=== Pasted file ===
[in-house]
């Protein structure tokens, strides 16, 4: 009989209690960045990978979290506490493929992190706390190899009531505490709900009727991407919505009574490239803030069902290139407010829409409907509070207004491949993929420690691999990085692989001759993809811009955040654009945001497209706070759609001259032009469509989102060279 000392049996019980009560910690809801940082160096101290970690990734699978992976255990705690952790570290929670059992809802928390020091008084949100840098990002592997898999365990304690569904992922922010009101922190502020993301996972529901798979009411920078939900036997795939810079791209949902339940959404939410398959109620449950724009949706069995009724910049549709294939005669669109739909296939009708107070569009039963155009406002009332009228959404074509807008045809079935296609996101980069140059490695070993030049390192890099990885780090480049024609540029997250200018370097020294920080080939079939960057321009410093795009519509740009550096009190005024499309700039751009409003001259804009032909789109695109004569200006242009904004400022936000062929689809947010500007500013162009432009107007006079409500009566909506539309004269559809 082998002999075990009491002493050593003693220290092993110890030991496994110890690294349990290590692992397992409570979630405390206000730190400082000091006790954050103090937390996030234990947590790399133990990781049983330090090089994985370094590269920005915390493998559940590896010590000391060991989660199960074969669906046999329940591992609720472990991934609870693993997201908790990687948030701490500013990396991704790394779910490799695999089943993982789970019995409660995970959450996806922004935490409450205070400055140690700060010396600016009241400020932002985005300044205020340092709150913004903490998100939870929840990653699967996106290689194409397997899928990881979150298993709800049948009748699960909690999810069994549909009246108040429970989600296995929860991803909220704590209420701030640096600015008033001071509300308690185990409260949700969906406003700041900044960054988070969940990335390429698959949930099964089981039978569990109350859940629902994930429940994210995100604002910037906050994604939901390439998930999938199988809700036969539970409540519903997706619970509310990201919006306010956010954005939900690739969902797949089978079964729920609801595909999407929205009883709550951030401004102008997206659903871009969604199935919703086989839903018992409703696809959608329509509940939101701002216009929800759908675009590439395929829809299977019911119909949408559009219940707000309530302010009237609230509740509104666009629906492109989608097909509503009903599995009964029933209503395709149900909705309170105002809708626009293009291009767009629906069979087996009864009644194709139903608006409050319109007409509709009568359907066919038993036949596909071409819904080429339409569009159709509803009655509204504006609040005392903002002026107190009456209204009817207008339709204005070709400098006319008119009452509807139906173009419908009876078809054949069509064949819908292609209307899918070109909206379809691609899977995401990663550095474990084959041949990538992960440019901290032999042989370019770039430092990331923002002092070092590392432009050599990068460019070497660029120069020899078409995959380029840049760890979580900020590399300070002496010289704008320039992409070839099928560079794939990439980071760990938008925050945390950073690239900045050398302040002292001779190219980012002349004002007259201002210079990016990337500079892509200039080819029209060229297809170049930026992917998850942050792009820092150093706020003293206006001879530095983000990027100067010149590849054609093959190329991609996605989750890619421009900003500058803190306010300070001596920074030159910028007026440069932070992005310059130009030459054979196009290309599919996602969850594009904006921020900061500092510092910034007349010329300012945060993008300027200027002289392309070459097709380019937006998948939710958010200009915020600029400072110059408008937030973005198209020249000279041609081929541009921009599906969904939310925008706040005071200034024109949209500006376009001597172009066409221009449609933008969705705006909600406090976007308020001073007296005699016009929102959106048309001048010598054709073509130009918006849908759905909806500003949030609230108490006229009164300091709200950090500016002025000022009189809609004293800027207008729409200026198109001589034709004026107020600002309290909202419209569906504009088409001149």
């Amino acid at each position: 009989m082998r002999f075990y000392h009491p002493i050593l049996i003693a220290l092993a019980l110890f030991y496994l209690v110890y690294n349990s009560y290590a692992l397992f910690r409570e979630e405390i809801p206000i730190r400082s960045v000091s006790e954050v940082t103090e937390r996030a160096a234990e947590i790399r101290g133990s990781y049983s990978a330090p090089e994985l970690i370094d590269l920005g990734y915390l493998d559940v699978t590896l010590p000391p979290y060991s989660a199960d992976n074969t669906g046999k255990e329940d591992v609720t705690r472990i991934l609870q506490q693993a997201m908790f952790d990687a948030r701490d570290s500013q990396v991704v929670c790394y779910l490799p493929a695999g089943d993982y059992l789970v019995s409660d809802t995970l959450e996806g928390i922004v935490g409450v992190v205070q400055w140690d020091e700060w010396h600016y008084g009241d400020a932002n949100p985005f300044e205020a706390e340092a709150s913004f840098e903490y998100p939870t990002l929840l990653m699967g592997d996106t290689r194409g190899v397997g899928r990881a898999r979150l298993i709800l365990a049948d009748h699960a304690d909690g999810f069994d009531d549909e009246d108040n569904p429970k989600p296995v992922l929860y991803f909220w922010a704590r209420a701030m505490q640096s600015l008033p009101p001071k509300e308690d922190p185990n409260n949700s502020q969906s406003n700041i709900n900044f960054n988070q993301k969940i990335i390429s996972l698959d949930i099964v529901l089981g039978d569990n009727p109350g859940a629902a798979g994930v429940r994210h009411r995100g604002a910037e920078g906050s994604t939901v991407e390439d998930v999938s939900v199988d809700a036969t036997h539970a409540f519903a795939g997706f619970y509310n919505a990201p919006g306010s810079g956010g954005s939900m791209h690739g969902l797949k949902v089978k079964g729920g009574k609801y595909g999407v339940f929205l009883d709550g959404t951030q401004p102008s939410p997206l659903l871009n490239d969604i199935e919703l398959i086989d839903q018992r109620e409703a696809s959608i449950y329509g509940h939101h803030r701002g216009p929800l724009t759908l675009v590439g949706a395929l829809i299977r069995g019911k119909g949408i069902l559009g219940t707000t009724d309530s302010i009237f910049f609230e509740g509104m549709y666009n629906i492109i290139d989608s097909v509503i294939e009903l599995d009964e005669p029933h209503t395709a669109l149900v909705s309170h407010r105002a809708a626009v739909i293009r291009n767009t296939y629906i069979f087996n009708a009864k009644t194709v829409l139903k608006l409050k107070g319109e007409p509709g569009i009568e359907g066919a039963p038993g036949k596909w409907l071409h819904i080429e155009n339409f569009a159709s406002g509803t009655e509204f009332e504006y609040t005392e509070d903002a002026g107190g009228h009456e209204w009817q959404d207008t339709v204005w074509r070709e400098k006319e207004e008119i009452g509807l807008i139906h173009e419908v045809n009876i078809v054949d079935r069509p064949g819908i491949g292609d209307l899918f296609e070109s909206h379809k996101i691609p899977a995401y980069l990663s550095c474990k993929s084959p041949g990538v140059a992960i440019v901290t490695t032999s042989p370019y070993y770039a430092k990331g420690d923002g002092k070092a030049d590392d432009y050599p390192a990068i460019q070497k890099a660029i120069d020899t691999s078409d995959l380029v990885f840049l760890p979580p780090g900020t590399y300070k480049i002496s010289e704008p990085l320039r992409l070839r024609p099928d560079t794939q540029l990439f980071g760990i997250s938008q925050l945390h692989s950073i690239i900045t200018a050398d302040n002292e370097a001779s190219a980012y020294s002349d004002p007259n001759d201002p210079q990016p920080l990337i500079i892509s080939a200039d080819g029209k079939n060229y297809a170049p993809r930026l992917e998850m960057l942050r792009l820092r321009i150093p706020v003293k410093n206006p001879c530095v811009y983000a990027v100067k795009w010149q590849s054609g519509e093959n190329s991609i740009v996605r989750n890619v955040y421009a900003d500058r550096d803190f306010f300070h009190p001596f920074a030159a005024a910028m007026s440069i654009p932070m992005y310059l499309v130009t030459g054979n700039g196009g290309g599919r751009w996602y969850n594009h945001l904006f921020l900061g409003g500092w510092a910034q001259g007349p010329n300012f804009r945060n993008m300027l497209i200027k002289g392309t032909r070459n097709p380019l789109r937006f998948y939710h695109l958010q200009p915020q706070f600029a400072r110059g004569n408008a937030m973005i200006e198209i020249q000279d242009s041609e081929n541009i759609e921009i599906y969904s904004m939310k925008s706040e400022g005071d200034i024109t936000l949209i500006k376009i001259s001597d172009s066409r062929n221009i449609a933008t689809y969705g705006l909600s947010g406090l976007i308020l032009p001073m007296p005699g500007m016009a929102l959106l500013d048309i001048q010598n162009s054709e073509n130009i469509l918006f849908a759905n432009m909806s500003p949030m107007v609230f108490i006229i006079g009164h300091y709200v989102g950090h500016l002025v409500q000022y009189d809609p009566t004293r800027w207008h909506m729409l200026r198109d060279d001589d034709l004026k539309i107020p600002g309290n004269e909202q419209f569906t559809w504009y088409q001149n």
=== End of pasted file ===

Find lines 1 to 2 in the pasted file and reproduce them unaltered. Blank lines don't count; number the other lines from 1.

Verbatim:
[in-house]
């Protein structure tokens, strides 16, 4: 009989209690960045990978979290506490493929992190706390190899009531505490709900009727991407919505009574490239803030069902290139407010829409409907509070207004491949993929420690691999990085692989001759993809811009955040654009945001497209706070759609001259032009469509989102060279 000392049996019980009560910690809801940082160096101290970690990734699978992976255990705690952790570290929670059992809802928390020091008084949100840098990002592997898999365990304690569904992922922010009101922190502020993301996972529901798979009411920078939900036997795939810079791209949902339940959404939410398959109620449950724009949706069995009724910049549709294939005669669109739909296939009708107070569009039963155009406002009332009228959404074509807008045809079935296609996101980069140059490695070993030049390192890099990885780090480049024609540029997250200018370097020294920080080939079939960057321009410093795009519509740009550096009190005024499309700039751009409003001259804009032909789109695109004569200006242009904004400022936000062929689809947010500007500013162009432009107007006079409500009566909506539309004269559809 082998002999075990009491002493050593003693220290092993110890030991496994110890690294349990290590692992397992409570979630405390206000730190400082000091006790954050103090937390996030234990947590790399133990990781049983330090090089994985370094590269920005915390493998559940590896010590000391060991989660199960074969669906046999329940591992609720472990991934609870693993997201908790990687948030701490500013990396991704790394779910490799695999089943993982789970019995409660995970959450996806922004935490409450205070400055140690700060010396600016009241400020932002985005300044205020340092709150913004903490998100939870929840990653699967996106290689194409397997899928990881979150298993709800049948009748699960909690999810069994549909009246108040429970989600296995929860991803909220704590209420701030640096600015008033001071509300308690185990409260949700969906406003700041900044960054988070969940990335390429698959949930099964089981039978569990109350859940629902994930429940994210995100604002910037906050994604939901390439998930999938199988809700036969539970409540519903997706619970509310990201919006306010956010954005939900690739969902797949089978079964729920609801595909999407929205009883709550951030401004102008997206659903871009969604199935919703086989839903018992409703696809959608329509509940939101701002216009929800759908675009590439395929829809299977019911119909949408559009219940707000309530302010009237609230509740509104666009629906492109989608097909509503009903599995009964029933209503395709149900909705309170105002809708626009293009291009767009629906069979087996009864009644194709139903608006409050319109007409509709009568359907066919038993036949596909071409819904080429339409569009159709509803009655509204504006609040005392903002002026107190009456209204009817207008339709204005070709400098006319008119009452509807139906173009419908009876078809054949069509064949819908292609209307899918070109909206379809691609899977995401990663550095474990084959041949990538992960440019901290032999042989370019770039430092990331923002002092070092590392432009050599990068460019070497660029120069020899078409995959380029840049760890979580900020590399300070002496010289704008320039992409070839099928560079794939990439980071760990938008925050945390950073690239900045050398302040002292001779190219980012002349004002007259201002210079990016990337500079892509200039080819029209060229297809170049930026992917998850942050792009820092150093706020003293206006001879530095983000990027100067010149590849054609093959190329991609996605989750890619421009900003500058803190306010300070001596920074030159910028007026440069932070992005310059130009030459054979196009290309599919996602969850594009904006921020900061500092510092910034007349010329300012945060993008300027200027002289392309070459097709380019937006998948939710958010200009915020600029400072110059408008937030973005198209020249000279041609081929541009921009599906969904939310925008706040005071200034024109949209500006376009001597172009066409221009449609933008969705705006909600406090976007308020001073007296005699016009929102959106048309001048010598054709073509130009918006849908759905909806500003949030609230108490006229009164300091709200950090500016002025000022009189809609004293800027207008729409200026198109001589034709004026107020600002309290909202419209569906504009088409001149």